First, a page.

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Drum Bearing Replacement Bosch Wae


BigBun

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I need to replace the drum bearings on a 7-8 year old Bosch WAE. I bought a bearing repair kit P/N 172686 which consists of the bearings, a bearing seal, some machine screws and a tub gasket. In order to split the tub I have to break a dozen or so plastic clips and then use the additional machine screws to replace them on reassembly. The instructions show the the pclipsbeing broken with side cutters or something plier like. I'm not convinced that will work. There is an e-spares video on youtube where he does it withya small chisel but I am concerned about puncturing the tub. Has anyone done it and what was the best way to break the clips?

Ta for reading,

BB

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It's a very big job for a DIY job but some people can manage it. What about just using a hacksaw to saw them off?

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Thanks for your reply.

Its a heck of a job for a washing machine. You have to completely dismantle it. A local garage will drift in the bearings for me. Otherwise its in good nick and once this is done it may go on for a bit. If it turns out to be a problem with the spider then I'll scrap the machine. I'll try a hacksaw but the clips back straight onto the tub. Don't want to make any holes.!

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I used to be able to replace drum bearings in Hoover washing machines in about 40 minutes. Dead easy job. They've been slowly making them harder and harder to replace for many years now. The latest trick is to completely seal the 2 halves of the tub. They are heat welded together and cannot be split. This is the case for the majority of modern washing machines and they just cannot be stripped down to replace any bearings, drum spiders or even retrieve any obstructions.

Just when it looked like they couldn't sink any lower the latest trend is to also weld the front panel on and have a fixed back with no back panel. This means that not only would you have to take out and replace the entire tub and drum assembly but it has to come out through the space in the lid. And because you cannot take the front panel off you cannot remove the heavy tub weight so it's a two-man job to get the tub out. None of these modern machines will ever be repaired in the future if anything goes wrong with the drum bearings, or anything gets jammed inside that cannot be retrieved normally.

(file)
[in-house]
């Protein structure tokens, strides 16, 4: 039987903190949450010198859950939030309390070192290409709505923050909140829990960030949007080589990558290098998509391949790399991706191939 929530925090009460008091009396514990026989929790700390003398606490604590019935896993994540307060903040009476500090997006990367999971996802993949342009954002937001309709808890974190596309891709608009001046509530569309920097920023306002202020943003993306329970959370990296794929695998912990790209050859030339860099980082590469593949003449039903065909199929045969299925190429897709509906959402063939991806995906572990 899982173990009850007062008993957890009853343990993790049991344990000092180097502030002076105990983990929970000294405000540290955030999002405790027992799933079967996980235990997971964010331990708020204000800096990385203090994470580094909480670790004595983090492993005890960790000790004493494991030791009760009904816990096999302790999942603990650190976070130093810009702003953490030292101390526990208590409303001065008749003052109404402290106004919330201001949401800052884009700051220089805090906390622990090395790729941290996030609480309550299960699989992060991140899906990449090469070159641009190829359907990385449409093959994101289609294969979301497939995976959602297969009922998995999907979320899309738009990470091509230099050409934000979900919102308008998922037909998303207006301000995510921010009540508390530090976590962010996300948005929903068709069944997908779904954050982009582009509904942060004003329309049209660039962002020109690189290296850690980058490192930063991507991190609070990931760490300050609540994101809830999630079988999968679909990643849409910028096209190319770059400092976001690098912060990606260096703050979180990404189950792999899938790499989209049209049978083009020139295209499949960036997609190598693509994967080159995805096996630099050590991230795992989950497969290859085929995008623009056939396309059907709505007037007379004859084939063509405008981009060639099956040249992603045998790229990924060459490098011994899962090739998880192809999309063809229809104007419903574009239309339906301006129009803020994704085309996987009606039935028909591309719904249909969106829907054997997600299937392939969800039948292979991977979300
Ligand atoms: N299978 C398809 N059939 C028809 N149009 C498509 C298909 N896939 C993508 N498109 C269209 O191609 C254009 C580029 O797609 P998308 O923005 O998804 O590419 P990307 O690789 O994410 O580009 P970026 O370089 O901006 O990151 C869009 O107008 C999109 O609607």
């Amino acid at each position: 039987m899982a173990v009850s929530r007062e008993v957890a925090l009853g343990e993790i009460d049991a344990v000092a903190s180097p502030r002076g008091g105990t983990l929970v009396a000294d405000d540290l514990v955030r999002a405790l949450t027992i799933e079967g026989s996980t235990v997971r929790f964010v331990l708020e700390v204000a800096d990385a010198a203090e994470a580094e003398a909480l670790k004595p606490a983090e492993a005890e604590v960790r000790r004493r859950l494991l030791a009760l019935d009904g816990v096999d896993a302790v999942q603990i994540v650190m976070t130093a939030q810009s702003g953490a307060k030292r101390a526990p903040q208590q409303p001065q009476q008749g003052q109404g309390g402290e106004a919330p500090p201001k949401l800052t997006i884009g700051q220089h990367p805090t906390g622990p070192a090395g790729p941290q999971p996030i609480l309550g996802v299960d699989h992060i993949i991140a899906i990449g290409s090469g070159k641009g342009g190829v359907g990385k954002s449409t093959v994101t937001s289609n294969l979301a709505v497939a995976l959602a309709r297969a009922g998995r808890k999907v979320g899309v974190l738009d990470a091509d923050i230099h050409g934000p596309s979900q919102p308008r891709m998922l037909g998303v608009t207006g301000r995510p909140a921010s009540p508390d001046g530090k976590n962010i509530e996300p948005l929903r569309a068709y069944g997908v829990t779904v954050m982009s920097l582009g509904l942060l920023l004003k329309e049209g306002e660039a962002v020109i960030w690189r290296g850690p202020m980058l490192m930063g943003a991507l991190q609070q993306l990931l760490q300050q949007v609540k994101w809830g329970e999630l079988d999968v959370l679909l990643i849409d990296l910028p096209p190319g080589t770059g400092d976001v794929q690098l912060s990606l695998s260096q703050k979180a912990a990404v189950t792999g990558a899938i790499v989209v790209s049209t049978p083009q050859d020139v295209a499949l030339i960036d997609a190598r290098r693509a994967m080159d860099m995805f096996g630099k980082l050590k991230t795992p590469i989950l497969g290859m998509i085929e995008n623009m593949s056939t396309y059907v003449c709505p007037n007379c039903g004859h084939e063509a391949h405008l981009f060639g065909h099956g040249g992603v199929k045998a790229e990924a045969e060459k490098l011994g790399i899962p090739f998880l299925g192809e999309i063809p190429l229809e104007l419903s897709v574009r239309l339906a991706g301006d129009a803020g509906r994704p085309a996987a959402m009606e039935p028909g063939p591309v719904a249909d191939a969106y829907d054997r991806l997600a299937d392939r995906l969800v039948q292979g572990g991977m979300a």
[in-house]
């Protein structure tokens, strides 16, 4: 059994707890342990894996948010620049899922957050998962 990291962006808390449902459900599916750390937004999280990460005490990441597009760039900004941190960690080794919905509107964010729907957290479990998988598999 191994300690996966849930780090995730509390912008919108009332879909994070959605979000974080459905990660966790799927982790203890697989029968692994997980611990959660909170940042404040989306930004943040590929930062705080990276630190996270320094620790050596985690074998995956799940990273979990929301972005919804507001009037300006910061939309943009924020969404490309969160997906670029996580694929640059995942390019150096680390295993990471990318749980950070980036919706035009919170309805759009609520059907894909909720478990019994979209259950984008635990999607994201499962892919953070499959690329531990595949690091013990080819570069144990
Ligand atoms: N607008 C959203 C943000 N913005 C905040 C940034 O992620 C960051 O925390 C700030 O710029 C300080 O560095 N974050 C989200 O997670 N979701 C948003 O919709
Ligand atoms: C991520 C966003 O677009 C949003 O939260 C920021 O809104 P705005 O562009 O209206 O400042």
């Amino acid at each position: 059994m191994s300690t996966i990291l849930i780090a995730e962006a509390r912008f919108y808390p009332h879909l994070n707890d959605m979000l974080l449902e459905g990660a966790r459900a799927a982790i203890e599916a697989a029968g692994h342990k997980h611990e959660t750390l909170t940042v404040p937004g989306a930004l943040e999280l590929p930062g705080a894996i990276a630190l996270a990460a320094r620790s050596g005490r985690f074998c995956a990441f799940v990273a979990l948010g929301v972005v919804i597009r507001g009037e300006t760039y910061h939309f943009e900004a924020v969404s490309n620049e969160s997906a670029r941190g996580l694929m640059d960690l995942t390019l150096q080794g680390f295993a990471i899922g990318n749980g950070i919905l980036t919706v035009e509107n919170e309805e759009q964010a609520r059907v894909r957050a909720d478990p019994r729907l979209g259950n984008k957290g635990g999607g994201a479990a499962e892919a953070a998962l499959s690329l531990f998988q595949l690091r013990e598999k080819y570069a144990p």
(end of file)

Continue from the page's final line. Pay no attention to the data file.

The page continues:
With your particular case you need to take out the entire drum anyway so once it's out it should be straightforward to just saw off the tabs. I would have thought it would be impossible to damage the outer tub with a hacksaw. The worse you could do is scratch it.

Need a repair or spare parts? 

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Warning:  Read this before attempting any diy repairsNo representations or warranties are made (express or implied) as to the reliability, accuracy or completeness of advice. I can't be held liable for any loss arising directly or indirectly from the use of, or any action taken in reliance on, any information on this website, which is given free of charge and in good faith.

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Well I have to deal with how this one is made. The last bearing I did must have been 20 years ago on a hoover. Steel tub with I think a cast backplate. You had this little crush washer to correctly preload the taper roller bearings. Thew parts shop was down to his last dozen. Hoover stopped supplying the part. Then the tub rusted through so it was scrap anyway. Home repairers are in the minority. They made them repairable but few people do and fewer people have the skill. I don't know how you would replace a drive belt in the machine you describe. My girlfriend bought a BEKO for less than £200. It's all you describe but it works. We now have the technology to make a washing machine which will go for 20 years for £400.00. Where's this profit in that? Look what it did for ISE.

So, there is no point in moaning.lol.Thanks for your tips.

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